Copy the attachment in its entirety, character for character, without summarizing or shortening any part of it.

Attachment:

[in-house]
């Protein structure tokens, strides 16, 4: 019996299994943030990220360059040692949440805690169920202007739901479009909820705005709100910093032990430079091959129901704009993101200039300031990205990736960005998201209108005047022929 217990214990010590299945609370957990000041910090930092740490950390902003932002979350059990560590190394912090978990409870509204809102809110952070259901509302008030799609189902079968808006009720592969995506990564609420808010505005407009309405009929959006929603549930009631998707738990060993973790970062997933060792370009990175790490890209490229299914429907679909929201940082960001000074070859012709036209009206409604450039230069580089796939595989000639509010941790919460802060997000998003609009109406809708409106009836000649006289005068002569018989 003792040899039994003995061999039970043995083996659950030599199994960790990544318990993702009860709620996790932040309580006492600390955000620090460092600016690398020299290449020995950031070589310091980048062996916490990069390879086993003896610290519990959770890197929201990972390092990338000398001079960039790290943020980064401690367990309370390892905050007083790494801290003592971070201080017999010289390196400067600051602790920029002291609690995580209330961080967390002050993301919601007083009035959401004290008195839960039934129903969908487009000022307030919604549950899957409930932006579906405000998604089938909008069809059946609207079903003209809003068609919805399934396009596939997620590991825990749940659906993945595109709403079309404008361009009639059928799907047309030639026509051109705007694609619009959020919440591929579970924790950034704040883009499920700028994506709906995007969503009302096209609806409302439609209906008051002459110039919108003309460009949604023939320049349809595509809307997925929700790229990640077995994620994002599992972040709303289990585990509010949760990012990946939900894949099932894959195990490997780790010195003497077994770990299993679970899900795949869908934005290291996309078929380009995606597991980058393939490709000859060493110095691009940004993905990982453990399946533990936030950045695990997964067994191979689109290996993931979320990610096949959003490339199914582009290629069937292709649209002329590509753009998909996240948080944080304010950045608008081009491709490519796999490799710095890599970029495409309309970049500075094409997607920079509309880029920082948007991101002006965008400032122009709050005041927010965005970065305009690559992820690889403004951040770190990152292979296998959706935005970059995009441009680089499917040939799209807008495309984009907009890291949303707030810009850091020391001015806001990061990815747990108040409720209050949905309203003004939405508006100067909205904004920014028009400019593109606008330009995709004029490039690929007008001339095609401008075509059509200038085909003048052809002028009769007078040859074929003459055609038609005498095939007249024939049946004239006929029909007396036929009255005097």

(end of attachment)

[in-house]
């Protein structure tokens, strides 16, 4: 019996299994943030990220360059040692949440805690169920202007739901479009909820705005709100910093032990430079091959129901704009993101200039300031990205990736960005998201209108005047022929 217990214990010590299945609370957990000041910090930092740490950390902003932002979350059990560590190394912090978990409870509204809102809110952070259901509302008030799609189902079968808006009720592969995506990564609420808010505005407009309405009929959006929603549930009631998707738990060993973790970062997933060792370009990175790490890209490229299914429907679909929201940082960001000074070859012709036209009206409604450039230069580089796939595989000639509010941790919460802060997000998003609009109406809708409106009836000649006289005068002569018989 003792040899039994003995061999039970043995083996659950030599199994960790990544318990993702009860709620996790932040309580006492600390955000620090460092600016690398020299290449020995950031070589310091980048062996916490990069390879086993003896610290519990959770890197929201990972390092990338000398001079960039790290943020980064401690367990309370390892905050007083790494801290003592971070201080017999010289390196400067600051602790920029002291609690995580209330961080967390002050993301919601007083009035959401004290008195839960039934129903969908487009000022307030919604549950899957409930932006579906405000998604089938909008069809059946609207079903003209809003068609919805399934396009596939997620590991825990749940659906993945595109709403079309404008361009009639059928799907047309030639026509051109705007694609619009959020919440591929579970924790950034704040883009499920700028994506709906995007969503009302096209609806409302439609209906008051002459110039919108003309460009949604023939320049349809595509809307997925929700790229990640077995994620994002599992972040709303289990585990509010949760990012990946939900894949099932894959195990490997780790010195003497077994770990299993679970899900795949869908934005290291996309078929380009995606597991980058393939490709000859060493110095691009940004993905990982453990399946533990936030950045695990997964067994191979689109290996993931979320990610096949959003490339199914582009290629069937292709649209002329590509753009998909996240948080944080304010950045608008081009491709490519796999490799710095890599970029495409309309970049500075094409997607920079509309880029920082948007991101002006965008400032122009709050005041927010965005970065305009690559992820690889403004951040770190990152292979296998959706935005970059995009441009680089499917040939799209807008495309984009907009890291949303707030810009850091020391001015806001990061990815747990108040409720209050949905309203003004939405508006100067909205904004920014028009400019593109606008330009995709004029490039690929007008001339095609401008075509059509200038085909003048052809002028009769007078040859074929003459055609038609005498095939007249024939049946004239006929029909007396036929009255005097």